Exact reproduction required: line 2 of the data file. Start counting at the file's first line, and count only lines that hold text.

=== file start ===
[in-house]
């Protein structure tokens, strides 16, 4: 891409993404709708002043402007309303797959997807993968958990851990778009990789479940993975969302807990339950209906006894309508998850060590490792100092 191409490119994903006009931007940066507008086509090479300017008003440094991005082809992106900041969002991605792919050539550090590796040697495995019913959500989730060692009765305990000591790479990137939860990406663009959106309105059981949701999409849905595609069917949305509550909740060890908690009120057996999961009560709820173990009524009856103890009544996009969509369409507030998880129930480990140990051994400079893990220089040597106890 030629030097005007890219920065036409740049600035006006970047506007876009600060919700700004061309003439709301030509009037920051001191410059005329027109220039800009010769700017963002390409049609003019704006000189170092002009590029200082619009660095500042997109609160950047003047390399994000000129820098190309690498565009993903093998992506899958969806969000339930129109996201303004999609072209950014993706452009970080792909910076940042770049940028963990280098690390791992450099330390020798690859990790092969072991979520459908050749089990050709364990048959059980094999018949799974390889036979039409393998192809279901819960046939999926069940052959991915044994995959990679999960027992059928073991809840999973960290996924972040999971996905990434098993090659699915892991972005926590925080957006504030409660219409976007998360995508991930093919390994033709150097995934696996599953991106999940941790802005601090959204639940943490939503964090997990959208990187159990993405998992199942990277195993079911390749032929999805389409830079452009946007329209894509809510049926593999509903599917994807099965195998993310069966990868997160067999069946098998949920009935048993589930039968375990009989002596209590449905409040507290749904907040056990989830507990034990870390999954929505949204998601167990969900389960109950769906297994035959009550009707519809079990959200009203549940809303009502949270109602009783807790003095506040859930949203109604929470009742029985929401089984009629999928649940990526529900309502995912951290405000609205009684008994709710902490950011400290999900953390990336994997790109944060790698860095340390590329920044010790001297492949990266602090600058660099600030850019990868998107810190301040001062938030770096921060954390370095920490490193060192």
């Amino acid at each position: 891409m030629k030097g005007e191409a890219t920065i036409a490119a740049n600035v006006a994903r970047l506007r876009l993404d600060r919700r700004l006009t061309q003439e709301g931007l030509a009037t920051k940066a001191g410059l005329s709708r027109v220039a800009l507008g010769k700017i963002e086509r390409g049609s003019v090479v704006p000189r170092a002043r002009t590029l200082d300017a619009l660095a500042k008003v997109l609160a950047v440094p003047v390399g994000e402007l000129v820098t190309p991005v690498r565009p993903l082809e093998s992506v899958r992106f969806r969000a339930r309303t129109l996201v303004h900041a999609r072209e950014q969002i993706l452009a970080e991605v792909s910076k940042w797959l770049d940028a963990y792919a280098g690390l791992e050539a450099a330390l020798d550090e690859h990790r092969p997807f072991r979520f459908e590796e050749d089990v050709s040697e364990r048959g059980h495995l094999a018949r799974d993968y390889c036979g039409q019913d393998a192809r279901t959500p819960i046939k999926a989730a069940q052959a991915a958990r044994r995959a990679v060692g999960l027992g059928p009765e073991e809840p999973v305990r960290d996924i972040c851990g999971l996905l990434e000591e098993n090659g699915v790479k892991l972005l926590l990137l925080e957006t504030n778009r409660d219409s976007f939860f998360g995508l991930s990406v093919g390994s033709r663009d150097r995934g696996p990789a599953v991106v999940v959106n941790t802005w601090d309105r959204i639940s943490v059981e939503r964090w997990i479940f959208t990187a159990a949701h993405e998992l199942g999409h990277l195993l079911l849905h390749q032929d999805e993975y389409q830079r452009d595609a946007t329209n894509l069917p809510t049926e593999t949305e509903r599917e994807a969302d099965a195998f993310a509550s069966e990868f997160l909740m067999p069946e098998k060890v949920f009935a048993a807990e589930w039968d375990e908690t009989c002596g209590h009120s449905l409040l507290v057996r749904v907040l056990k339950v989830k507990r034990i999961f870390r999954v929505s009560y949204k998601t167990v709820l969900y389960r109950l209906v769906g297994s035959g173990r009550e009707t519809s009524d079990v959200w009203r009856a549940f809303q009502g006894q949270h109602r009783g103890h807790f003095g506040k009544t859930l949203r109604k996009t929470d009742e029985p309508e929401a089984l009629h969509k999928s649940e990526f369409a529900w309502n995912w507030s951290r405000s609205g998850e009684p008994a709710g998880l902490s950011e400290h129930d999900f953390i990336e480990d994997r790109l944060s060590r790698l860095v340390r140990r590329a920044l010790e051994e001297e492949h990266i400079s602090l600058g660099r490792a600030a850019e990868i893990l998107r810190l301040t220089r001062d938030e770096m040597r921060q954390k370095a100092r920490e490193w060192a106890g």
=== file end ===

């Protein structure tokens, strides 16, 4: 891409993404709708002043402007309303797959997807993968958990851990778009990789479940993975969302807990339950209906006894309508998850060590490792100092 191409490119994903006009931007940066507008086509090479300017008003440094991005082809992106900041969002991605792919050539550090590796040697495995019913959500989730060692009765305990000591790479990137939860990406663009959106309105059981949701999409849905595609069917949305509550909740060890908690009120057996999961009560709820173990009524009856103890009544996009969509369409507030998880129930480990140990051994400079893990220089040597106890 030629030097005007890219920065036409740049600035006006970047506007876009600060919700700004061309003439709301030509009037920051001191410059005329027109220039800009010769700017963002390409049609003019704006000189170092002009590029200082619009660095500042997109609160950047003047390399994000000129820098190309690498565009993903093998992506899958969806969000339930129109996201303004999609072209950014993706452009970080792909910076940042770049940028963990280098690390791992450099330390020798690859990790092969072991979520459908050749089990050709364990048959059980094999018949799974390889036979039409393998192809279901819960046939999926069940052959991915044994995959990679999960027992059928073991809840999973960290996924972040999971996905990434098993090659699915892991972005926590925080957006504030409660219409976007998360995508991930093919390994033709150097995934696996599953991106999940941790802005601090959204639940943490939503964090997990959208990187159990993405998992199942990277195993079911390749032929999805389409830079452009946007329209894509809510049926593999509903599917994807099965195998993310069966990868997160067999069946098998949920009935048993589930039968375990009989002596209590449905409040507290749904907040056990989830507990034990870390999954929505949204998601167990969900389960109950769906297994035959009550009707519809079990959200009203549940809303009502949270109602009783807790003095506040859930949203109604929470009742029985929401089984009629999928649940990526529900309502995912951290405000609205009684008994709710902490950011400290999900953390990336994997790109944060790698860095340390590329920044010790001297492949990266602090600058660099600030850019990868998107810190301040001062938030770096921060954390370095920490490193060192």